When it comes to award shows, the world’s most glamorous celebrities choose the world’s best makeup artists to turn what might be a merely mortal face into a masterpiece. These face-painting Da Vincis bring considerable pedigrees of their own when it comes to red-carpet glamour.
In fact, the original movie star makeup artist not only got an Oscar of his own, he became a household name. Before Max Factor Sr., actors wore theatrical grease paint — a cinematic planet of Marcel Marceaus. But grease paint wasn’t flattering on camera, so Factor invented pancake, lip gloss and waterproof makeup. Many of his clients, who included Bette Davis, Joan Crawford, Gloria Swanson and Mary Pickford, starred in ad campaigns for his makeup lines. In a few years, Max Factor’s inventions “made over” all of Hollywood — and the entire beauty world.
Today’s street makeup may have on-camera glamour in its DNA, but that doesn’t mean just anyone can use it to make you look fantastic on the carpet and on camera.
“There’s a huge distinction between runway (and movie and editorial makeup) and the makeup needed to look good on the red carpet,” says multiple Emmy winner Michael Key, founder of Make-up Artist Magazine. “Hire someone with red-carpet experience.”
Jeanine Lobell, founder of Stila cosmetics, says flatly, “Red-carpet makeup is tough.”
Lobell, who has worked on Charlize Theron, Cate Blanchett and Natalie Portman, notes, “It has to look good in person, good at the podium, but mostly great on the red carpet because we’ll see those pictures for years to come!”
HDTV makes makeup even more challenging. “HD is one of the reasons why we command such high rates,” says celebrity artist Charlie Green. “Because we can subtly enhance the skin and features of a young girl, or take years off a more established actress … all with makeup. It takes precision.”
Besides all that, red carpet makeup is changing in general. “The ’90s were all about making people look like someone else: Let’s make Drew Barrymore look like Clara Bow,” says Paul Starr, former Estee Lauder creative who’s worked with Angelina Jolie, Jessica Alba, Cameron Diaz and Jennifer Garner. “Now it’s not about wearing a mask, it’s about looking much more approachable. I find their inner beauty and bring it out.”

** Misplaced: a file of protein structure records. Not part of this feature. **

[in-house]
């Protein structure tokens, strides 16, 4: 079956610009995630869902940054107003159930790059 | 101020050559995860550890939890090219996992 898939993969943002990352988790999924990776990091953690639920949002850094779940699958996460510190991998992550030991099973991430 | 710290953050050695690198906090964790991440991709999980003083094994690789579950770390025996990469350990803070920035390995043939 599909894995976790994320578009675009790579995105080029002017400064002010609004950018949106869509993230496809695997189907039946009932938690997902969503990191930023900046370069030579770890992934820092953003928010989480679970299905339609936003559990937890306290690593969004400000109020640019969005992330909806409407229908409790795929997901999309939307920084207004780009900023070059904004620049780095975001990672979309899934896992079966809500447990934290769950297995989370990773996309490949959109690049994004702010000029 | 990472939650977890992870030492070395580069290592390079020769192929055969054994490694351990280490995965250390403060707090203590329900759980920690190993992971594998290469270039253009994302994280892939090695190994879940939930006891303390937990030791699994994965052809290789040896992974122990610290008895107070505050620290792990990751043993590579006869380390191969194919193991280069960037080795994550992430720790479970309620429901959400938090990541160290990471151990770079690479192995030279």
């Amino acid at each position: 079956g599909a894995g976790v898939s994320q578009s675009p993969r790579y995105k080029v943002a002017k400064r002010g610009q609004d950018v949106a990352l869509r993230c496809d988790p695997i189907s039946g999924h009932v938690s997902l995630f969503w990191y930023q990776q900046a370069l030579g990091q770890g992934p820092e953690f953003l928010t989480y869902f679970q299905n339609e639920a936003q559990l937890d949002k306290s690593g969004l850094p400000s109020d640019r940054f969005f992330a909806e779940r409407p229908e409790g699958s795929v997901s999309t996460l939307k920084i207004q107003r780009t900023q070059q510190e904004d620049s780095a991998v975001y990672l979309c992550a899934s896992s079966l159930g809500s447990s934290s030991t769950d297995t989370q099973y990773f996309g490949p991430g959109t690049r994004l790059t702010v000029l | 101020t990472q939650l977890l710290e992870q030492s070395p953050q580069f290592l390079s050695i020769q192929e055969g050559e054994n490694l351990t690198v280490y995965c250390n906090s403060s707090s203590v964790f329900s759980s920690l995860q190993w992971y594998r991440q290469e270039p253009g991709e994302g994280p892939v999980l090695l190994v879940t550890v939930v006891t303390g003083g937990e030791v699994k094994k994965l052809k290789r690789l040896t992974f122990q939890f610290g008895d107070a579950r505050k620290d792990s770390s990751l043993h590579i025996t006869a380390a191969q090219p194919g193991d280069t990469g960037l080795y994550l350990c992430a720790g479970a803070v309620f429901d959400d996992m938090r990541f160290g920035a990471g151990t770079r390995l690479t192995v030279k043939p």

To get skill and insight, you’ll have to get a top makeup artist. Top L.A. agencies include Cloutier, Magnet and the Wall Group. But be forewarned: The competition for these artists is fierce. Book early. Way early.
“I’ve gotten calls the day after the Oscars for next year’s Oscars,” says Starr.
Cloutier agent Madeline Leonard says, “Bookings are also made when it’s confirmed that an actress is either presenting or nominated.”
Her client, artist Francesca Tolot, did all of Beyonce’s Oscar looks earlier this year, when she sang a “Dreamgirls” song.
“You can book a first hold without being charged and if someone else wants to book the artist for that same date, you have first right of refusal,” says Leonard. “At that point, you either pay to guarantee the spot or forfeit the hold.” Publicist, agents and managers handle most of it.
Green, whose former clients include Hilary Swank, Kate Winslet, Penelope Cruz and Salma Hayek, warns too that the Oscars aren’t just a one-day event anymore. “Some A-listers share a publicist who dedicates my time to more than one of their clients for the several days of parties, lunches and public events.”
No amount of planning can prevent last-minute pleas from the desperate, says Green.
“(Conflict) happens all the time.” says Green. “Requests for a hugely prestigious cover shoot or a last minute phone call from a beautiful young actress flung into the spotlight, i.e. a new boyfriend, pregnancy or scandal (real or not!). It’s a jungle out there!”
But all the artists Variety spoke with are committed to the first-come, first-served rule. “You have to honor the hold,” says Starr. “It’s my honor that’s given me longevity in this business.”
Pati Dubroff, Dior Intl. celebrity artist who’s made up Naomi Watts, Gwyneth Paltrow, Jennifer Aniston, Scarlett Johansson, Jennifer Connelly and Renee Zellweger among others, adds, “There’s the possibility of working with more than one actress, but it’s a delicate juggling act.” If actresses are good friends, one sometimes asks the other to share her makeup artist for an event.
Lobell adds, though, “If you’re doing two people, it’s often about who gets the better timeslot. It’s always better to get the second slot.”
Simple supply and demand dictates that these artists charge high fees. Lobell gets paid $4,000-$5,000 for Oscar makeup; Green, $3,000- $6,000; Starr, $2,000-$6,000. Dubroff gets paid in the thousands as well.
“A-list celebrities need someone they’re familiar and comfortable with who’s discreet and totally reliable,” says Green. “Not everyone has all these characteristics.”
But it’s a worthwhile investment for the stars who hire them, because the stakes for events like the Oscars can be enormous. No one wants to be talked about for looking bad on the carpet.
The top artists put that fear far from their clients’ minds. “We see our clients evolve like butterflies as we work on them,” says Green, “from sitting barefaced with wet hair in a towel to leaving the door in a cloud of couture and diamonds. Moments later, our creation is gracefully walking the red carpet. It’s a real adrenaline rush! I love my job.”